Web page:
“My duck is panting- should I be worried?” While ducks do pant when they’re hot or stressed, similar to dogs, ducks don’t do it as readily. This can mean that it takes more heat or stress to get a duck to pant, and may mean that the situation can quickly escalate from panting as a warning sign to panting as an immediate concern. Below you can learn what causes a duck to pant and what you should do about it.
Common Causes of Ducks Panting (The Short Explanation)
If you see a duck panting, it’s for one of 3 reasons: heat, stress, or pain. None of these causes should be overlooked in domestic ducks. Any of them could cause severe damage or even death if not taken care of. This care can be setting up a sprinkler (heat) or a trip to the vet (pain).
Duck Panting With Mouth Open (3 Possible Reasons Why)
If you see a duck or duckling panting, one of three things is going on. That panting duck is in pain, overheating, or it is incredibly stressed. It could even be a combination of these things. These causes are broken down a bit more below.
Panting Caused by Overheating
Panting is most frequently caused by overheating. Just like a dog would, a duck will pant to cool off a little bit. If the duck is panting with its mouth open wide, this is likely what is happening.
If all of your ducks are panting and they have other ways to cool off available, such as shade or a swimming pool, this may not be cause for alarm. If, however, only a single duck or a small group of ducklings are panting, this may be a sign of illness.
For example, if a single duck is sitting alone and panting with drooping wings, this duck likely has heat exhaustion that may progress into another heat illness if they are not cooled off. This also applies to ducklings.
Further, ducklings that pant and have “chest heaving” or that look like they are struggling to breathe are likely suffering from a respiratory illness.
Panting Caused By Stress
Ducks also pant when they are stressed, even if it is relatively cool. This is most often something you would observe inside the coop if one of the ducks has been singled out or bullied. It can also be something a mother duck will do while sitting on her nest, especially if she feels that she doesn’t have enough space.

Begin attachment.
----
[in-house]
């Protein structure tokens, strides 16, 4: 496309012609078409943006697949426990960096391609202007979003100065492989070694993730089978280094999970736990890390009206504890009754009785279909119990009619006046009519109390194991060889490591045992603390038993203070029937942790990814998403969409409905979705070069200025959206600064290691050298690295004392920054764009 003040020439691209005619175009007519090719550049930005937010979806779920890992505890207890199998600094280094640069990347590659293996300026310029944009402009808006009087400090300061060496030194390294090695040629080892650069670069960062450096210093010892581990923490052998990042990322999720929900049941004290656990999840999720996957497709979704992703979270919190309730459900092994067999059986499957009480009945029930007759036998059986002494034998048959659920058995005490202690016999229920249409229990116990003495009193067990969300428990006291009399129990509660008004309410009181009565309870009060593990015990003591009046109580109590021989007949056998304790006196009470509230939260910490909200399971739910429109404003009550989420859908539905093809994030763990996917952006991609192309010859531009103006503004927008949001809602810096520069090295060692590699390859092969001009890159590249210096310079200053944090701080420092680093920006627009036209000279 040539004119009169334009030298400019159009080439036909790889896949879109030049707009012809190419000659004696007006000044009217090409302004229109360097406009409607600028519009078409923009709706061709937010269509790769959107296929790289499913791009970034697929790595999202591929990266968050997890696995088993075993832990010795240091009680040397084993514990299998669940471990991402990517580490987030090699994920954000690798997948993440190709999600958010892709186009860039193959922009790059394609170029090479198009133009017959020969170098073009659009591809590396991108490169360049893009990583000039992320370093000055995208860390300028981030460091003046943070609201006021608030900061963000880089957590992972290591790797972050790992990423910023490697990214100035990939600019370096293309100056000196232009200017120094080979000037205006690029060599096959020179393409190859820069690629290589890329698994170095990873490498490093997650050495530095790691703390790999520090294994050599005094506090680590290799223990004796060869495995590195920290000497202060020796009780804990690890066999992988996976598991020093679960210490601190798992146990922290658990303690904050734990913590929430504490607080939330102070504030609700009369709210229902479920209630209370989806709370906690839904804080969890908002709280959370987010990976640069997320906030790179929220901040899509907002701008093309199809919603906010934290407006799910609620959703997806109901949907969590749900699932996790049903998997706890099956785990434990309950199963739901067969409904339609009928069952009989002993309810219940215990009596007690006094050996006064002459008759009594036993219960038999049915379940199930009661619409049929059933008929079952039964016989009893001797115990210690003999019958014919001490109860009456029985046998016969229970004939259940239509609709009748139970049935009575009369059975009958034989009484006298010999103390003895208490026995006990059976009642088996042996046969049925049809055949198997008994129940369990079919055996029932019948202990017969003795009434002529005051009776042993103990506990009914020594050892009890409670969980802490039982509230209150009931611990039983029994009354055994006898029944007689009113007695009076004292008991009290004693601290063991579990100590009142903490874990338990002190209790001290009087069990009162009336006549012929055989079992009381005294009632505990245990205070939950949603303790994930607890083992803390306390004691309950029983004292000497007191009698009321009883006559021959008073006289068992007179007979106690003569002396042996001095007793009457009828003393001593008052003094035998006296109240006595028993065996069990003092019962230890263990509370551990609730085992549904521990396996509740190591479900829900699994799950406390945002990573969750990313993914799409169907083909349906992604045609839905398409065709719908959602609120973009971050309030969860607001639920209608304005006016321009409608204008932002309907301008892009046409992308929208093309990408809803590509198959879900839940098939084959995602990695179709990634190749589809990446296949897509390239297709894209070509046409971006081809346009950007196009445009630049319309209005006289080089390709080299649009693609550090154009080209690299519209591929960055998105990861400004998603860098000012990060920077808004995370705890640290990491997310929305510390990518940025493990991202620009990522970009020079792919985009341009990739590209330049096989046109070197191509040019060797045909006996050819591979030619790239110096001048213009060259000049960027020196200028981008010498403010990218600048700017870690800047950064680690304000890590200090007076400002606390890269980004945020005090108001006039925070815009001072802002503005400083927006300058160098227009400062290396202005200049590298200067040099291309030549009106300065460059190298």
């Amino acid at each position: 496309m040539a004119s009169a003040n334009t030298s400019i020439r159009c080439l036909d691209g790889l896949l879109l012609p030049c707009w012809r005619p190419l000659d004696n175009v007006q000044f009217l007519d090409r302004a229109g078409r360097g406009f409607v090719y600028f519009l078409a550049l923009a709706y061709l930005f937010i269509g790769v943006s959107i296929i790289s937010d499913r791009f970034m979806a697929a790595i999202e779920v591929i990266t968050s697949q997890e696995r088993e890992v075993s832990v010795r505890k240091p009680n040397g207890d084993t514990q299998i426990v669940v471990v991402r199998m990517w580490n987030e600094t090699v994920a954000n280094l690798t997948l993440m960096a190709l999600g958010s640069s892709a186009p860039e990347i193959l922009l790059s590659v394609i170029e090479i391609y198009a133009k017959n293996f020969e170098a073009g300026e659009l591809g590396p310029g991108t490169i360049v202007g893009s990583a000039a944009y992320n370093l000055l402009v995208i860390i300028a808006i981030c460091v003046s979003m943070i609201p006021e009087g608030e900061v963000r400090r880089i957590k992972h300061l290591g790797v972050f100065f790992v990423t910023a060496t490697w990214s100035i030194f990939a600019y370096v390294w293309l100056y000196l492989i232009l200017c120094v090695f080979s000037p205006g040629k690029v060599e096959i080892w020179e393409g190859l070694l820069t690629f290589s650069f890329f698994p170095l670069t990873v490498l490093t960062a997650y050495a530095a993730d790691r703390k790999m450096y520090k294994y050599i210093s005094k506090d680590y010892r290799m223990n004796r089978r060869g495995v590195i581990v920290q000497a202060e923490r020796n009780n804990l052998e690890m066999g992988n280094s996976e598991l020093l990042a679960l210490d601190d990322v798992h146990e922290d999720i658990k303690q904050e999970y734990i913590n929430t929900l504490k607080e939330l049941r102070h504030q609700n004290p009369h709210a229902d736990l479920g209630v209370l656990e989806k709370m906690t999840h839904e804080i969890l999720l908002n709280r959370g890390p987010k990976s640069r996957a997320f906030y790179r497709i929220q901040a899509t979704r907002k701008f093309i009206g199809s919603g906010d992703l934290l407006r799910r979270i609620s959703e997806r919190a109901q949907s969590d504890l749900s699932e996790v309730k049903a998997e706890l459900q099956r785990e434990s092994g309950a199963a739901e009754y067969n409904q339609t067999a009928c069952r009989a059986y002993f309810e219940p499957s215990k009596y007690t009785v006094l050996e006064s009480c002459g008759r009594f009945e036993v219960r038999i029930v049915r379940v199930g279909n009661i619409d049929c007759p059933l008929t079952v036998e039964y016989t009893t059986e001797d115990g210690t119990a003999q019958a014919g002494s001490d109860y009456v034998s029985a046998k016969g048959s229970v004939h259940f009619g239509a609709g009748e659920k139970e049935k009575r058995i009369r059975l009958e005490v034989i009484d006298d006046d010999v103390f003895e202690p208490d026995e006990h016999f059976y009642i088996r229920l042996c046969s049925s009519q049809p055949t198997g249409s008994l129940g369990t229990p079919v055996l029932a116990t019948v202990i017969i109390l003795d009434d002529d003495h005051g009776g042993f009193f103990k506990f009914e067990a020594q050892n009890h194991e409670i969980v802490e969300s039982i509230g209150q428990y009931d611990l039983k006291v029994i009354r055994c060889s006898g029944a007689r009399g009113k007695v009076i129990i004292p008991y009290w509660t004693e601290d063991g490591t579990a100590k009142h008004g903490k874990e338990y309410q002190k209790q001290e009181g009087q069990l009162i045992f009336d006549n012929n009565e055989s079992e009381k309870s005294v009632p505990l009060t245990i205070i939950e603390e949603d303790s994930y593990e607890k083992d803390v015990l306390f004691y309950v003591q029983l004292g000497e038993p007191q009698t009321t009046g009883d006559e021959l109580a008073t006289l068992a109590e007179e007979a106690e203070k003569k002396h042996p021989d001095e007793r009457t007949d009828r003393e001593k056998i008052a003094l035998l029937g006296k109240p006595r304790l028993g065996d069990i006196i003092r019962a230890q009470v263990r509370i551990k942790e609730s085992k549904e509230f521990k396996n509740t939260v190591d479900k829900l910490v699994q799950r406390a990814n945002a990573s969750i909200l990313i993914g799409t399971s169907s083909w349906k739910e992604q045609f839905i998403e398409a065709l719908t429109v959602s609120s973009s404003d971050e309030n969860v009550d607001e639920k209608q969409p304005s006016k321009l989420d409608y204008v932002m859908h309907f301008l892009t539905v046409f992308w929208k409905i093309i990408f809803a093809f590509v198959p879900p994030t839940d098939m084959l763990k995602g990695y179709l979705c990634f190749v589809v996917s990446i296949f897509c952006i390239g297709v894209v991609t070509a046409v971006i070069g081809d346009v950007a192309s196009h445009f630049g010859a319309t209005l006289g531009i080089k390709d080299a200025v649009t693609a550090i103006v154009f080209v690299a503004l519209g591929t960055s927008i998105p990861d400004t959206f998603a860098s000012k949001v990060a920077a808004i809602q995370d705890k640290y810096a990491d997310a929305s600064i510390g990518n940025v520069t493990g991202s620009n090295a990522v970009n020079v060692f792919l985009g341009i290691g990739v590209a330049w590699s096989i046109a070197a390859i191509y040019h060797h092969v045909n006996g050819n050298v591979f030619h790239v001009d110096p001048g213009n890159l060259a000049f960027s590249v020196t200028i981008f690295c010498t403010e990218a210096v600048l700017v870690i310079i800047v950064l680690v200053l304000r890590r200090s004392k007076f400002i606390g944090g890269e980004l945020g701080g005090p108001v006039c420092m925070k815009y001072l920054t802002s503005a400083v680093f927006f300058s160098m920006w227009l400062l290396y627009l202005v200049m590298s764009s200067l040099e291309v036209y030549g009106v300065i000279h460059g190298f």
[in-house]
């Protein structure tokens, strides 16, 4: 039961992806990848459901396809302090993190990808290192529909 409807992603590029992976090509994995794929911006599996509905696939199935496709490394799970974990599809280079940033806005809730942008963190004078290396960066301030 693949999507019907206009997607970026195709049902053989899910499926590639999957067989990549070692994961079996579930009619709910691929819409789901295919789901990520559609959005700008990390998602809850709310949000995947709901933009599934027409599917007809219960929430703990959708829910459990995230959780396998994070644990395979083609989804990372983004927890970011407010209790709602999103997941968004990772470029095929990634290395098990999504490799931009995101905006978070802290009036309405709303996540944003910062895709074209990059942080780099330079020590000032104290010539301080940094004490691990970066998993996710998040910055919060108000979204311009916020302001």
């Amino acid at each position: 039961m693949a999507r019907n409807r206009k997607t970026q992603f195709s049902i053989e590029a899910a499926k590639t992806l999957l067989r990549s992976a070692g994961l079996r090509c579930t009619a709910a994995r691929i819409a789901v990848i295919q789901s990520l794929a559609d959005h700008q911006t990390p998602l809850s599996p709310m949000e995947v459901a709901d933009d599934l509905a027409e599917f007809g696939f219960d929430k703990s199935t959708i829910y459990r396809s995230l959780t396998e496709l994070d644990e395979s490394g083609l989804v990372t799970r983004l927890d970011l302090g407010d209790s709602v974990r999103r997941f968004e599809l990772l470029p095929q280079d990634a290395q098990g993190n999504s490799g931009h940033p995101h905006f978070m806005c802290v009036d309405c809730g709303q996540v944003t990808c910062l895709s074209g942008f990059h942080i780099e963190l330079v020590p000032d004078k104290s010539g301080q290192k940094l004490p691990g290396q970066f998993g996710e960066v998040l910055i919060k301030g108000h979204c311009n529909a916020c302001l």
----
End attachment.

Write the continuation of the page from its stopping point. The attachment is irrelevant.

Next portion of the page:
Panting Caused by Pain
In addition to stress and trying to cool down, a duck may pant when it is in pain. This can be anything from food stuck in its throat, to a cut on the web of its foot, or a respiratory infection. If you have eliminated all other causes, or if you have another reason to suspect that your duck is not well, it should be taken to a veterinarian that works with ducks.
What To Do If You Find Your Ducks Panting
Now that you’re familiar with the big causes, it’s important to know how to quickly narrow down what is causing your duck to pant.
First, Narrow Down the Cause – Observe Your Duck (or Ducks) and Their Surroundings
Below are some questions that I would ask as soon as I noticed a duck or flock panting.
- Is It Too Hot? – This is the first and often the easiest question to answer. If the answer is “yes” it should be followed up by “Can the ducks cool off in other ways?”. If they are already in the shade and have a small pool or sprinkler available, they are most likely fine as long as all or most of them are exhibiting the same behavior.
- Can Your Duck Move? – Beyond the overall temperature, it’s important to ensure that your ducks aren’t suffering from heat exhaustion. As long as they appear energetic, with wings pinned in their natural position, and they can still stand or move to a shady spot, they are likely to be fine.
- Does the Duck Seem Disoriented? – In addition to its general ability to move, a single duck may be wandering away from the group, tilting when it walks or walking in circles. This can be a sign of a serious heat-related illness (like heat stroke) and the duck should be slowly cooled down as quickly as possible.